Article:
The Actor’s Wardrobe: Thoughts on Dressing for Success
Being taken seriously as an actor, as well as having a good audition, might just hinge on picking the right outfit.
It continues to astound casting directors, producers, agents and directors when an actor shows up for an audition dressed inappropriately. They often view this as so unprofessional that the actor is immediately disqualified from any serious consideration for the role. Of course, the term “dressed inappropriately” is pretty subjective, so let’s try to define it.
My Bohemian Lifestyle
Many actors, especially it seems the younger ones, want to create the impression that they’re living the life of the free-spirited artiste. One of the ways they show this is by wearing the uniform of the iconoclast to an audition, whatever that may be at the moment, regardless of what role they’re reading for. But one of the differences between being an amateur and a professional is in your behavior or attitude towards the work. So what does it say about your professionalism when you show up to read for the role of a lawyer looking like you just rolled out of bed? Okay, perhaps that example is a little extreme but, if you’ve been auditioning for any length of time, you’ve seen this kind of faux pas.
When More is Actually Too Much
But what about the other end of the spectrum? Like the actor who shows up to read for the role of Puck in A Midsummer’s Nights Dream wearing a leotard and little pointed ears. You can chalk this up to a combination of naiveté and the desire to make a bold impression at the audition. Just because you’re auditioning for a part in a western movie does not mean you have to show up in a ten gallon hat and spurs, nor should you walk onstage to read for Hamlet dressed all in black and carrying a skull. You may laugh, but these anecdotes are true!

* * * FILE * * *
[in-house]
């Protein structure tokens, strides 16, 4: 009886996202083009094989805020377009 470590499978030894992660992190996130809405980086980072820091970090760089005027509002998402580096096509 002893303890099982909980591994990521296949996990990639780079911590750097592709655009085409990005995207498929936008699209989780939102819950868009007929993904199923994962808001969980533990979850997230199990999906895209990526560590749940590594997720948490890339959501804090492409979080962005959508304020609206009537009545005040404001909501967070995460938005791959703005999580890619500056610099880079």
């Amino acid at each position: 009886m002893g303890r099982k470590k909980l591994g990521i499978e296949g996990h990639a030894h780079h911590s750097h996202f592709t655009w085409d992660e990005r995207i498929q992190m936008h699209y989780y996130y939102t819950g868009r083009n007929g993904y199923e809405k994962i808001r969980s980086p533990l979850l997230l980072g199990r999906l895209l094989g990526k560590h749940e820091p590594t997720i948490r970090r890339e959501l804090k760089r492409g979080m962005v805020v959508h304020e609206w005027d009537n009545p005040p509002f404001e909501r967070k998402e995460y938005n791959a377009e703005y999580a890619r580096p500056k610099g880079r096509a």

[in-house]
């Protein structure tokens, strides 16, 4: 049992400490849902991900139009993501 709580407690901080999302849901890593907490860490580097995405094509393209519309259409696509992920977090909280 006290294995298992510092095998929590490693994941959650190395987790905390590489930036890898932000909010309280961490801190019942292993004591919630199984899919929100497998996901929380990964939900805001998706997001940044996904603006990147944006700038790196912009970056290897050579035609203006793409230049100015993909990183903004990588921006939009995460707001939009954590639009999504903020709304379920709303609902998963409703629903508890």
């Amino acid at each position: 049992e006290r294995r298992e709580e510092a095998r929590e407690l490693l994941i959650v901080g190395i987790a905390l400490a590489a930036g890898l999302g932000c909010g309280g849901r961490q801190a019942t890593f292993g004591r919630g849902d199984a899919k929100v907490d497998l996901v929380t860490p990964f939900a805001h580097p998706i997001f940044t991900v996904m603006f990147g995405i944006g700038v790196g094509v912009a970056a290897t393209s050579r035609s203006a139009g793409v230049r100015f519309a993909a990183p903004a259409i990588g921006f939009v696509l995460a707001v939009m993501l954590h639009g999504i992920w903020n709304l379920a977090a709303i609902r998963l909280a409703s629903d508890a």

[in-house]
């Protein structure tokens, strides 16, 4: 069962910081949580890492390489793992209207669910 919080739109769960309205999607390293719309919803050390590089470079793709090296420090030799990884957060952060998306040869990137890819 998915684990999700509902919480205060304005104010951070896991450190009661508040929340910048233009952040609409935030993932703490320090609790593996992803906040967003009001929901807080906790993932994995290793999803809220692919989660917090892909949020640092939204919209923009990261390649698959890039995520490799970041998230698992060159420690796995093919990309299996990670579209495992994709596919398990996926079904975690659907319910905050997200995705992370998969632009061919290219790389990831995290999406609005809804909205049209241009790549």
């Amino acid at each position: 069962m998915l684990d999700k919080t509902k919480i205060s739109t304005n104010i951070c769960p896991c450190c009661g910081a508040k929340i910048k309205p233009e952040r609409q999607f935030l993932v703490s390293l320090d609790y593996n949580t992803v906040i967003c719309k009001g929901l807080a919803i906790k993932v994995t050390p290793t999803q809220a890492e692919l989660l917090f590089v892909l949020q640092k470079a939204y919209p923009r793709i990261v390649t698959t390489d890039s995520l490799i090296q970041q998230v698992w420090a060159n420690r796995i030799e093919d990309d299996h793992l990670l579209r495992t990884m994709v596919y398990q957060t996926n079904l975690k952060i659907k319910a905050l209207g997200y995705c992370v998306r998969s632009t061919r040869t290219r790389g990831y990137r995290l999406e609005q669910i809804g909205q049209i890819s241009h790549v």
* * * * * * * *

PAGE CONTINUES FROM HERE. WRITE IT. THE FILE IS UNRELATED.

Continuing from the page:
The Happy Medium
So what is considered to be appropriate wardrobe for an audition? The best rule of thumb is this: wear clothes that suggest how the character would be dressed in that scene or, if that would be too extreme given that this is an audition and not the actual performance, wear something that shows you off in the best light. So if you can’t wear a toga to the audition, outfit yourself in something that shows off your body and is comfortable to wear…and leave the little pointed ears at home.
A Brief Word About Using Props at The Audition
That word is, don’t! Reading for Hamlet…you don’t need the skull. Auditioning for Gwendolyn or Cecily in The Importance of Being Earnest…leave the tea service at home. It’s okay to rehearse your monologue or scene with that letter, cigarette, glass or cell phone, but it’s not okay to bring them in the room with you.
There are few things that wear on a director’s nerves more, after dressing inappropriately for the audition of course, than an actor who brings props into the room. Does the word “mime” sound familiar? Good. Then learn to mime your props for the audition. Break a leg…but don’t wear the cast to the audition.
Sean Pratt, (AEA / SAG / AFTRA), has been a working actor for over 20 years. Sean was a member of the resident acting company at The Pearl Theatre, an Off-Broadway classical repertory theatre and has also performed at numerous regional theatres around the country. Major films include – Gods and Generals, Tuck Everlasting and Iron Jawed Angels. Television work includes – The host of HGTV’s, Old Homes Restored, and supporting roles on Homicide, The District and America’s Most Wanted. Audiobooks – He’s narrated for 15 years and has recorded nearly 550 books in just about every genre. He also teaches classes on and writes articles about the business of the Biz.